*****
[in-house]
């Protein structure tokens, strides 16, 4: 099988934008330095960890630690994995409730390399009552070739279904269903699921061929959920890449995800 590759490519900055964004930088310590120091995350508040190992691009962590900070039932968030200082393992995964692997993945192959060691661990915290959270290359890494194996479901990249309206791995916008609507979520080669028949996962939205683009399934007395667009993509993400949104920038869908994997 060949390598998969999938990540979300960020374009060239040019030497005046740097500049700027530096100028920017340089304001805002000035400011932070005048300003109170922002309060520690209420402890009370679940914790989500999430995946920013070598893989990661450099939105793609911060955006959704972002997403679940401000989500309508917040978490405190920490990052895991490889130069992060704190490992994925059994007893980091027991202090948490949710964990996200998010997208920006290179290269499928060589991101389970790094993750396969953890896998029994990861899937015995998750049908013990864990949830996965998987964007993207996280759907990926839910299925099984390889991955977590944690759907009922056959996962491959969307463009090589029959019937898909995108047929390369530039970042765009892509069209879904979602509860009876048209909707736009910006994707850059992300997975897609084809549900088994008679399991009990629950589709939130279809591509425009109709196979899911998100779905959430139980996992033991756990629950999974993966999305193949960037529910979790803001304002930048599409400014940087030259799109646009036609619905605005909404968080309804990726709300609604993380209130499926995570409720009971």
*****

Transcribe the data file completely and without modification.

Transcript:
[in-house]
């Protein structure tokens, strides 16, 4: 099988934008330095960890630690994995409730390399009552070739279904269903699921061929959920890449995800 590759490519900055964004930088310590120091995350508040190992691009962590900070039932968030200082393992995964692997993945192959060691661990915290959270290359890494194996479901990249309206791995916008609507979520080669028949996962939205683009399934007395667009993509993400949104920038869908994997 060949390598998969999938990540979300960020374009060239040019030497005046740097500049700027530096100028920017340089304001805002000035400011932070005048300003109170922002309060520690209420402890009370679940914790989500999430995946920013070598893989990661450099939105793609911060955006959704972002997403679940401000989500309508917040978490405190920490990052895991490889130069992060704190490992994925059994007893980091027991202090948490949710964990996200998010997208920006290179290269499928060589991101389970790094993750396969953890896998029994990861899937015995998750049908013990864990949830996965998987964007993207996280759907990926839910299925099984390889991955977590944690759907009922056959996962491959969307463009090589029959019937898909995108047929390369530039970042765009892509069209879904979602509860009876048209909707736009910006994707850059992300997975897609084809549900088994008679399991009990629950589709939130279809591509425009109709196979899911998100779905959430139980996992033991756990629950999974993966999305193949960037529910979790803001304002930048599409400014940087030259799109646009036609619905605005909404968080309804990726709300609604993380209130499926995570409720009971």